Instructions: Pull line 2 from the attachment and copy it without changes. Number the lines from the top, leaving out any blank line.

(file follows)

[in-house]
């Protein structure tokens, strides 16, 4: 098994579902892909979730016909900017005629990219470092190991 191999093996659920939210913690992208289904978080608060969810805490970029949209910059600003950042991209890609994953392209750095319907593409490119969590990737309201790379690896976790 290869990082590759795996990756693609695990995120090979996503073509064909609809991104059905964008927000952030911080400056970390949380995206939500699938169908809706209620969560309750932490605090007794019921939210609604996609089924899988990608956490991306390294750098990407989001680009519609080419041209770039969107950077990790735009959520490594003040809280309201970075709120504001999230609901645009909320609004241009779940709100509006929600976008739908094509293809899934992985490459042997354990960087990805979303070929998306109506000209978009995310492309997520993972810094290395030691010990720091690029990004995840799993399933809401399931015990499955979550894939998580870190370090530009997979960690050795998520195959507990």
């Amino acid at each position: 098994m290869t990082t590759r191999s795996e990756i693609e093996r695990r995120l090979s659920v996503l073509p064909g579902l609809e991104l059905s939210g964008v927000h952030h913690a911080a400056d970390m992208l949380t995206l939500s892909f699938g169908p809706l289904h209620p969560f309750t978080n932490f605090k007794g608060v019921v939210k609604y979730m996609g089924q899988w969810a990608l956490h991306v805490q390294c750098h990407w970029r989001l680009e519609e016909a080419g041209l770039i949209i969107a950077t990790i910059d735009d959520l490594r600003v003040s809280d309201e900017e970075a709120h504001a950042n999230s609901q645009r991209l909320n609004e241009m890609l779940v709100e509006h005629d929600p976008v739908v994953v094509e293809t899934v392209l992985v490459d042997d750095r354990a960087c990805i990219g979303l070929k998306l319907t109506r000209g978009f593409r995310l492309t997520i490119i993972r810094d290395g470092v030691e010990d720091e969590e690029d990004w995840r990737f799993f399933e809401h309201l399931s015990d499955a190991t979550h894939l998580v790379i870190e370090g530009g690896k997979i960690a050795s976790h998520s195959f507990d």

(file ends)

């Protein structure tokens, strides 16, 4: 098994579902892909979730016909900017005629990219470092190991 191999093996659920939210913690992208289904978080608060969810805490970029949209910059600003950042991209890609994953392209750095319907593409490119969590990737309201790379690896976790 290869990082590759795996990756693609695990995120090979996503073509064909609809991104059905964008927000952030911080400056970390949380995206939500699938169908809706209620969560309750932490605090007794019921939210609604996609089924899988990608956490991306390294750098990407989001680009519609080419041209770039969107950077990790735009959520490594003040809280309201970075709120504001999230609901645009909320609004241009779940709100509006929600976008739908094509293809899934992985490459042997354990960087990805979303070929998306109506000209978009995310492309997520993972810094290395030691010990720091690029990004995840799993399933809401399931015990499955979550894939998580870190370090530009997979960690050795998520195959507990």